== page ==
Valentine’s Day: a holiday for self-love

Illustration by Theone Purev

Illustration by Theone Purev

Emily Blumberg, asst. opinions editor

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I’ve never loved Valentine’s Day. The cards are cliché, candy hearts have always tasted like plastic and the day itself only seems to remind people that they are spending yet another Feb. 14 alone.

Walking down the halls today, I plan to hear other students dismissing this day as a waste of time, wondering why we even acknowledge this “Hallmark” holiday. However, it has become clear that the issue isn’t the cheesiness of the cards, candy or roses, but instead, the fear of not receiving any ourselves.

We strive to impress people, receive acceptance and hope to eventually achieve validation. It’s human nature and no matter what I tell you, I know you will continue to strive for social affirmation. However, there is one person who is longing for your approval: you.

We often sweep self-love under the rug. We lean on others for validation but forget that the truest supporter is found within ourselves. Many attempts have been made to help us understand this. Social media is filled with ways to support yourself, and the internet is overflowing with empowering quotes.

However, I’ve never resonated with these self-love mantras before. They seemed all too happy and never truly addressed my biggest concerns with accepting myself. While writing this, however, I began to delve into an endless collection of such self-assuring statements. This time, however, I found their truth to be undeniable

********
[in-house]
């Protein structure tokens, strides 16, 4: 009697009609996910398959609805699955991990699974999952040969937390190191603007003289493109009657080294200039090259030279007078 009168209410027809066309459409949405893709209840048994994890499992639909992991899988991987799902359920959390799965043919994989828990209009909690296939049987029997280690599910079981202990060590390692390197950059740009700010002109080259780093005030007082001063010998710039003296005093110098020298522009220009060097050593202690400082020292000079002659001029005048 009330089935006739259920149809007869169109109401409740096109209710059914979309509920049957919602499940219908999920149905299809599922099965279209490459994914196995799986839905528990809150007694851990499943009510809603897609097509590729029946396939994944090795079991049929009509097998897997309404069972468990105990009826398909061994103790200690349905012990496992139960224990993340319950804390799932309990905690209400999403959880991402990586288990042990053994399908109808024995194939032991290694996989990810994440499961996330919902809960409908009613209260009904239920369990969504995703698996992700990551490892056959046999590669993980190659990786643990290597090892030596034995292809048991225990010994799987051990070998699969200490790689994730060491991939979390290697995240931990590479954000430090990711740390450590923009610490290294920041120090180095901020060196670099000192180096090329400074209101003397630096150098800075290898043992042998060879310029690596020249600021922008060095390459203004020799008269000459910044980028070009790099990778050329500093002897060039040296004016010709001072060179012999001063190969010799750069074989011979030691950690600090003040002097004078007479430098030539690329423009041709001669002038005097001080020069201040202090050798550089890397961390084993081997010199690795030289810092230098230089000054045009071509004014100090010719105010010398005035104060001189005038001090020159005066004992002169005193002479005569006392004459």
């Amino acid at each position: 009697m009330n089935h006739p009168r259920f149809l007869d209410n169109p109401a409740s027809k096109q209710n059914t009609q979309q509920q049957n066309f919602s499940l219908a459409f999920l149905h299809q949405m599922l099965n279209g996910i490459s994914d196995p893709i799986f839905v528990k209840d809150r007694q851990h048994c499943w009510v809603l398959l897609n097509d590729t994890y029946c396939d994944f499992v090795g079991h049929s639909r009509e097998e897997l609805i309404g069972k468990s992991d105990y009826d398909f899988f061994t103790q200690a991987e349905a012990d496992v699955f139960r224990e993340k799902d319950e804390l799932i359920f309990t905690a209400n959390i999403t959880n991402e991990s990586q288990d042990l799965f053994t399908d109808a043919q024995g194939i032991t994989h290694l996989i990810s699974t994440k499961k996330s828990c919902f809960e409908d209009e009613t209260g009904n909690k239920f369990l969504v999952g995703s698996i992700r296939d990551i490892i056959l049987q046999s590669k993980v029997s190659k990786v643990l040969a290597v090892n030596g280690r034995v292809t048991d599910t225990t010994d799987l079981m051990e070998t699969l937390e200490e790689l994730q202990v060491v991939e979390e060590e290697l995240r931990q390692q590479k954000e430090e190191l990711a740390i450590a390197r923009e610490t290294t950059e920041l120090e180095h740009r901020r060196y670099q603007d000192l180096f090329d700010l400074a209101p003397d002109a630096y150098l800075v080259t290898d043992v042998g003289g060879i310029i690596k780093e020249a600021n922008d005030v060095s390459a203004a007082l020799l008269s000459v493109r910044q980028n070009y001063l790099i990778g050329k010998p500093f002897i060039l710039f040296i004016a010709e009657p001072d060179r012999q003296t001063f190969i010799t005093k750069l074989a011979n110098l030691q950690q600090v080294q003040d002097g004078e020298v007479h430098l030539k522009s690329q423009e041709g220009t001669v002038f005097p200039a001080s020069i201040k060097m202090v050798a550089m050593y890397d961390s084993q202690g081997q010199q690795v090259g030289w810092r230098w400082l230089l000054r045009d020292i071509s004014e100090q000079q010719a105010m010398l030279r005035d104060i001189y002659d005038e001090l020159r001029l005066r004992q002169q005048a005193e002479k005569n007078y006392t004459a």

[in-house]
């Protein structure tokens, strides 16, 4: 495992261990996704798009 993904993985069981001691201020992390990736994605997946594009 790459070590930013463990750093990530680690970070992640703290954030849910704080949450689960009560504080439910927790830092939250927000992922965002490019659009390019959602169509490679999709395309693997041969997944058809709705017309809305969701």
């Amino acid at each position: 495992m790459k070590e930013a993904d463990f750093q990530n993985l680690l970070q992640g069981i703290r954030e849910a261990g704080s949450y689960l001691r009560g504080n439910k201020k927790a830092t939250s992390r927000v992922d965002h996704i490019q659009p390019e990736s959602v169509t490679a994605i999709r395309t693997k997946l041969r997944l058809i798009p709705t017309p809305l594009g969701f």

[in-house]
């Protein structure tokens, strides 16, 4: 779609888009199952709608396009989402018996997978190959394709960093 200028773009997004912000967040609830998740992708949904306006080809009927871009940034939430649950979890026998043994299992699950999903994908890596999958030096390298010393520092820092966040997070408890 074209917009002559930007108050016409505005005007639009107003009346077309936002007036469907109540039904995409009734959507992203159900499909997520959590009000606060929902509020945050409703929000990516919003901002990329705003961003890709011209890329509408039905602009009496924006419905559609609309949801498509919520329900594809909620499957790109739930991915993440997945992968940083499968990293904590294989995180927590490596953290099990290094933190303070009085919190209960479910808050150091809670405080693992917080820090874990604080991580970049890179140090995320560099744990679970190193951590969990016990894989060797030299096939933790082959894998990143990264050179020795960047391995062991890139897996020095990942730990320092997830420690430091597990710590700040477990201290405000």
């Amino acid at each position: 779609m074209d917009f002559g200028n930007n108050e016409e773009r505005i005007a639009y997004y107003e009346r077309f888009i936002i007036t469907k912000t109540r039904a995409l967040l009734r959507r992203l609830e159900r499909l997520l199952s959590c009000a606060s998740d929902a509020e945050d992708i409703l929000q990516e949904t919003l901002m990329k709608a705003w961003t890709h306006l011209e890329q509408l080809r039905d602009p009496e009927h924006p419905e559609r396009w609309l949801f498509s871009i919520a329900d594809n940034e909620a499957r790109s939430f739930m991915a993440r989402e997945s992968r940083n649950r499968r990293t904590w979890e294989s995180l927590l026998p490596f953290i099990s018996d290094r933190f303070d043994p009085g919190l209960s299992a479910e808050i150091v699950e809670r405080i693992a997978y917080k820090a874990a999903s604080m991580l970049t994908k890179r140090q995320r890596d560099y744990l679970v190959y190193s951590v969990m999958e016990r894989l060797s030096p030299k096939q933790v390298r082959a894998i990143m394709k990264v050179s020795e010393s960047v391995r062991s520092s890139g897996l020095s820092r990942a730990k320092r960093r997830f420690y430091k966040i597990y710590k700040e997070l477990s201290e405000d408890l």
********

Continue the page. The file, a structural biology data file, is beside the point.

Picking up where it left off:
You are your own worst enemy. I’ve always had competitive tendencies, thinking that comparing myself to others was helping in some way. However, Dr. Emma Seppala of Stanford University stated, “Competition, instead of strengthening relationships, tends to lead to isolation.”

Our school enrolls thousands of students, each with their own strengths and passions. To compare yourself to others without recognizing your own  talents is foolish.

You can’t truly love someone else until you love yourself. You most likely spent a good portion of your childhood playing tag in your backyard or dress-up in your room. And in those times playing make-believe games, you’d never been more content. Times change, however, and cliques begin to emerge, but your self-love should never fade.

Enjoy your high school years, meet new friends and find supportive classmates. However, remember the days when wearing your princess dress or astronaut costume was enough to feel great.

You are magical. If you can look past the cheesiness of this line, you’ll find a hidden truth. You will achieve many things in your life. You’ve most likely already started. But who’s to say what’s worth celebrating? What’s worth remembering? That’s only for you to decide. Because if you can’t even find the magic in your success, how can anyone else be expected to?

Self-love is hard to practice. We’re constantly tempted to seek comparison and are surrounded by outlets that try to hide our true worth.

But give it a try today. Look in the mirror, dance to your favorite song, eat your favorite cake and most importantly-enjoy every minute appreciating yourself.

Happy Valentines Day!